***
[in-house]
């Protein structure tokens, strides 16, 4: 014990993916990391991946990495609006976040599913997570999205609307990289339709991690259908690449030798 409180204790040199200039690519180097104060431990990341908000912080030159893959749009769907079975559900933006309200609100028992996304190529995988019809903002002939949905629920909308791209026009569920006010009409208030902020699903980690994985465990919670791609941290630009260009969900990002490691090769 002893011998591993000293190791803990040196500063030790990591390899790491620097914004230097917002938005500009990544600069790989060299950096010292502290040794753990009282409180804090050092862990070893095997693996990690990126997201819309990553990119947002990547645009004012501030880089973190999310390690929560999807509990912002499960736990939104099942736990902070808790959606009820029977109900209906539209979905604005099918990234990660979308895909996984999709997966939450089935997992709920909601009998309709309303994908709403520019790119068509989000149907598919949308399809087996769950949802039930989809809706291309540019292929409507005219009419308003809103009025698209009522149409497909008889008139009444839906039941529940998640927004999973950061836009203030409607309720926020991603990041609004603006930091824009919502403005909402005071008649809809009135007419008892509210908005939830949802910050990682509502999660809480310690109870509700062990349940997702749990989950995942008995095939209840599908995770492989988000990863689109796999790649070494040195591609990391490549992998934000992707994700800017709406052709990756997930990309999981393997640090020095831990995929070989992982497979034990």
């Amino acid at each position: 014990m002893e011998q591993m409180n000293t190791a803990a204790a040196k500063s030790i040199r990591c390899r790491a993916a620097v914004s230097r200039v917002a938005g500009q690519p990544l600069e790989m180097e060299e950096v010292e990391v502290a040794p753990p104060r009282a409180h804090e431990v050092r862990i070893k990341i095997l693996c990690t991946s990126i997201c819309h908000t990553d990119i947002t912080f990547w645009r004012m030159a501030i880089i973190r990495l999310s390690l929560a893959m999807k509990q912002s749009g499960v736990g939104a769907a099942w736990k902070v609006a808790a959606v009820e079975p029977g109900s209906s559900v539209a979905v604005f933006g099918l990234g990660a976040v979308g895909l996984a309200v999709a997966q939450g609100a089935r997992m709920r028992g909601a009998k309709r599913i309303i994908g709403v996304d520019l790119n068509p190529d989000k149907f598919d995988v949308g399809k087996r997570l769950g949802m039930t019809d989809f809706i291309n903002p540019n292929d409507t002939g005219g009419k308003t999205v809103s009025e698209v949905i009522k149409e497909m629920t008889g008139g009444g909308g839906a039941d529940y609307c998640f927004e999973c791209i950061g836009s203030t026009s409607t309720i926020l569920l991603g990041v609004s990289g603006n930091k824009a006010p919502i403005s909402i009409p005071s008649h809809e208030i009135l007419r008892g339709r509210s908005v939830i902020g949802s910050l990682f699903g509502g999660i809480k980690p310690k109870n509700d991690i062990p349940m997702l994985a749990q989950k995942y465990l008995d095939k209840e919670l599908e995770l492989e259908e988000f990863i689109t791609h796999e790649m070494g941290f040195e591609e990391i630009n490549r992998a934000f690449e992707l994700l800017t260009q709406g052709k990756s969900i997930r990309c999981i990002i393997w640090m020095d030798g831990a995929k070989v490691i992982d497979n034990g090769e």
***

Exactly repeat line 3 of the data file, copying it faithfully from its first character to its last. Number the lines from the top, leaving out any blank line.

């Amino acid at each position: 014990m002893e011998q591993m409180n000293t190791a803990a204790a040196k500063s030790i040199r990591c390899r790491a993916a620097v914004s230097r200039v917002a938005g500009q690519p990544l600069e790989m180097e060299e950096v010292e990391v502290a040794p753990p104060r009282a409180h804090e431990v050092r862990i070893k990341i095997l693996c990690t991946s990126i997201c819309h908000t990553d990119i947002t912080f990547w645009r004012m030159a501030i880089i973190r990495l999310s390690l929560a893959m999807k509990q912002s749009g499960v736990g939104a769907a099942w736990k902070v609006a808790a959606v009820e079975p029977g109900s209906s559900v539209a979905v604005f933006g099918l990234g990660a976040v979308g895909l996984a309200v999709a997966q939450g609100a089935r997992m709920r028992g909601a009998k309709r599913i309303i994908g709403v996304d520019l790119n068509p190529d989000k149907f598919d995988v949308g399809k087996r997570l769950g949802m039930t019809d989809f809706i291309n903002p540019n292929d409507t002939g005219g009419k308003t999205v809103s009025e698209v949905i009522k149409e497909m629920t008889g008139g009444g909308g839906a039941d529940y609307c998640f927004e999973c791209i950061g836009s203030t026009s409607t309720i926020l569920l991603g990041v609004s990289g603006n930091k824009a006010p919502i403005s909402i009409p005071s008649h809809e208030i009135l007419r008892g339709r509210s908005v939830i902020g949802s910050l990682f699903g509502g999660i809480k980690p310690k109870n509700d991690i062990p349940m997702l994985a749990q989950k995942y465990l008995d095939k209840e919670l599908e995770l492989e259908e988000f990863i689109t791609h796999e790649m070494g941290f040195e591609e990391i630009n490549r992998a934000f690449e992707l994700l800017t260009q709406g052709k990756s969900i997930r990309c999981i990002i393997w640090m020095d030798g831990a995929k070989v490691i992982d497979n034990g090769e």